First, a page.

The highly forthright, articulate and Marathi accented lady spoke on a lot of issues: how she started off in the sport, how the lack of infrastructure in India hurts sportspeople, what avenues exist to qualify for the Olympics (she has already qualified for next year's Games), what a rifle actually feels like, how heavy it is, how intensely technical the sport is (apparently, shooters try to eat very little before a match, otherwise the increased pulse rate affects how steady the shooter is), how close the competition is (differences are measured on the right hand side of the decimal point) internationally and so on. I knew she had been World No. 1 (right now she's Number 5), but didn't know that she's won a competition called Champion of Champions, which brings together both top men and women shooters for a mixed contest: quite an honour for the petite-looking but rather spirited achiever who began her career in the NCC.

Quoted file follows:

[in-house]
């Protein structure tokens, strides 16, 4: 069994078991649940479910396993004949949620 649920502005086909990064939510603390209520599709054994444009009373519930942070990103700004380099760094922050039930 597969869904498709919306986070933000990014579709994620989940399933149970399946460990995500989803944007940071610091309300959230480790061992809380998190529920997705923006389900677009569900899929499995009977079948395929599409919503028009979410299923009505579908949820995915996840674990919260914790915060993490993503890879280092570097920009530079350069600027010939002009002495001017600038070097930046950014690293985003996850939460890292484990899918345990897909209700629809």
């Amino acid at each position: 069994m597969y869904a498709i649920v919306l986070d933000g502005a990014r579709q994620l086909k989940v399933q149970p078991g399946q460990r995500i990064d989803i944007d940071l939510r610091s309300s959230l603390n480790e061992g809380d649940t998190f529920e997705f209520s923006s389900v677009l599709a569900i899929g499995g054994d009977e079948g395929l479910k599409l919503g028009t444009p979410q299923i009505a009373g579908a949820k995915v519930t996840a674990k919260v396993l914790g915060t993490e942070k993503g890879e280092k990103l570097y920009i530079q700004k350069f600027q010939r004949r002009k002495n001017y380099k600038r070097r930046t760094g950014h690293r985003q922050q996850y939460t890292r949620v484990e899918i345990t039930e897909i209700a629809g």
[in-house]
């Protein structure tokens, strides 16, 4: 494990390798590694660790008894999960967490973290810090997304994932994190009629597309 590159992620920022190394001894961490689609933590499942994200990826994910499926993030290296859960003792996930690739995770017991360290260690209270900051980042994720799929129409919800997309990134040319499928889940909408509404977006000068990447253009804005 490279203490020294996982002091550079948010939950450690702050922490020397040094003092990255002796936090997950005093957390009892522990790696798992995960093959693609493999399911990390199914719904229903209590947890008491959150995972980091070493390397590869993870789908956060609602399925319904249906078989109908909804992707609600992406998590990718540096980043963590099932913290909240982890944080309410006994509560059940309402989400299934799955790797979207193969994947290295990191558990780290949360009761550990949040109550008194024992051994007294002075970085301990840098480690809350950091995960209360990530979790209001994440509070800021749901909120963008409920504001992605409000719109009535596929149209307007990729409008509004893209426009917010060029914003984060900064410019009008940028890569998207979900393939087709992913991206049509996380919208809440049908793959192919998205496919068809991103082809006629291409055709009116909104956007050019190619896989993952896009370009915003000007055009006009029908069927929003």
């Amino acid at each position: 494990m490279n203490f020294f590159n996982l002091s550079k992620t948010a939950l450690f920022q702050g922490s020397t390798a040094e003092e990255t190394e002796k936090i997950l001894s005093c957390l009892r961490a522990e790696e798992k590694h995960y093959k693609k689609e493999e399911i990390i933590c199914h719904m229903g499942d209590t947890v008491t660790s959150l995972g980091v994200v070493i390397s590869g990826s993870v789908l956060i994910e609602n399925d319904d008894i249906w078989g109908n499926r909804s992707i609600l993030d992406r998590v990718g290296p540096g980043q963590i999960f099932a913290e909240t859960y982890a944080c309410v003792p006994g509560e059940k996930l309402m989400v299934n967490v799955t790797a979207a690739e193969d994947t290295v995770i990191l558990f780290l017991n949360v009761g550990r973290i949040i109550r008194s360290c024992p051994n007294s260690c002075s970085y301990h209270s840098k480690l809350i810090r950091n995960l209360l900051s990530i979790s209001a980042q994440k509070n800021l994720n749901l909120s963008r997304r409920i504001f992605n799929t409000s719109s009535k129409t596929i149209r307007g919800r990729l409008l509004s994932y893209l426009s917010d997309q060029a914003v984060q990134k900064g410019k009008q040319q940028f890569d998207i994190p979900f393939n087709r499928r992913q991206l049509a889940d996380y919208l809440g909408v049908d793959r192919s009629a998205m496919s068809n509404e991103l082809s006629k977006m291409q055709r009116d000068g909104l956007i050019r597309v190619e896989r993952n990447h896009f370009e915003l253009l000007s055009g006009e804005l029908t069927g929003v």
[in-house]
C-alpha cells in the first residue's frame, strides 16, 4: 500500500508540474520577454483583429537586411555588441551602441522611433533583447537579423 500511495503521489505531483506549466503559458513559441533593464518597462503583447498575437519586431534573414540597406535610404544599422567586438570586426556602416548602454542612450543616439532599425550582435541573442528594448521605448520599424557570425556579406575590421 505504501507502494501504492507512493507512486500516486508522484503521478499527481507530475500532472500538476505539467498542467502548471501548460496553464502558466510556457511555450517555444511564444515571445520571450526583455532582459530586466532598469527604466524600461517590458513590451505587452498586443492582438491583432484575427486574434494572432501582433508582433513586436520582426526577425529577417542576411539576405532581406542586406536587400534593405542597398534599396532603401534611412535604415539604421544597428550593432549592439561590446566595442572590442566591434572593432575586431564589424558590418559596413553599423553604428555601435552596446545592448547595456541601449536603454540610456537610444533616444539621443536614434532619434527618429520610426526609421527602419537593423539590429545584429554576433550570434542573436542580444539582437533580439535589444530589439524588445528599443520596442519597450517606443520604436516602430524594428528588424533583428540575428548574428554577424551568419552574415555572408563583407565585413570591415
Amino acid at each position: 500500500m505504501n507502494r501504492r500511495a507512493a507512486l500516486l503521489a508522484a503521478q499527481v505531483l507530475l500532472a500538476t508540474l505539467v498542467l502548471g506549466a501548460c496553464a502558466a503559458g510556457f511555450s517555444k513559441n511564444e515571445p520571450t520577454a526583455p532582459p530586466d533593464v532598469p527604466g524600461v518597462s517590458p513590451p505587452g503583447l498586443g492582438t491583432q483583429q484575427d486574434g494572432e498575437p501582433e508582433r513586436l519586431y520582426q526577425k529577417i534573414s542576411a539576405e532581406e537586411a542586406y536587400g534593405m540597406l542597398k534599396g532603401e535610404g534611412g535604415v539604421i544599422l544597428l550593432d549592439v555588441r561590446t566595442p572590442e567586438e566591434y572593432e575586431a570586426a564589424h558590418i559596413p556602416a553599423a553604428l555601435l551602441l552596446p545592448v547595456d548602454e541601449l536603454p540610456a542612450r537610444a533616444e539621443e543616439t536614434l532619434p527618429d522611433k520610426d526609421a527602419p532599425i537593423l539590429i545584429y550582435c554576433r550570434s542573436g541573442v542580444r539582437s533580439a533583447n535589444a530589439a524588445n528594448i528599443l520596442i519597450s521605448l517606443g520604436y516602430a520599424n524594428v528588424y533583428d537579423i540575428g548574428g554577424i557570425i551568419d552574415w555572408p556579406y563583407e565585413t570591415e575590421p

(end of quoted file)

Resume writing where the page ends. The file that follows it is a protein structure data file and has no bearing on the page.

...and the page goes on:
I found her candour, her obvious desire to do well at the highest level, her attitude (she seemed very comfortable with her talent and pleased with her performances) very refreshing: she has done a lot to bring positive attention to this rather anonymous sport in India (along with Jaspal Rana). She obviously has a lot to offer and this highly talented lady is one of our best hopes at the Athens Games next year.
I've joined the ranks of her admirers and will follow her career more closely from now: wishing her a lot of luck and success.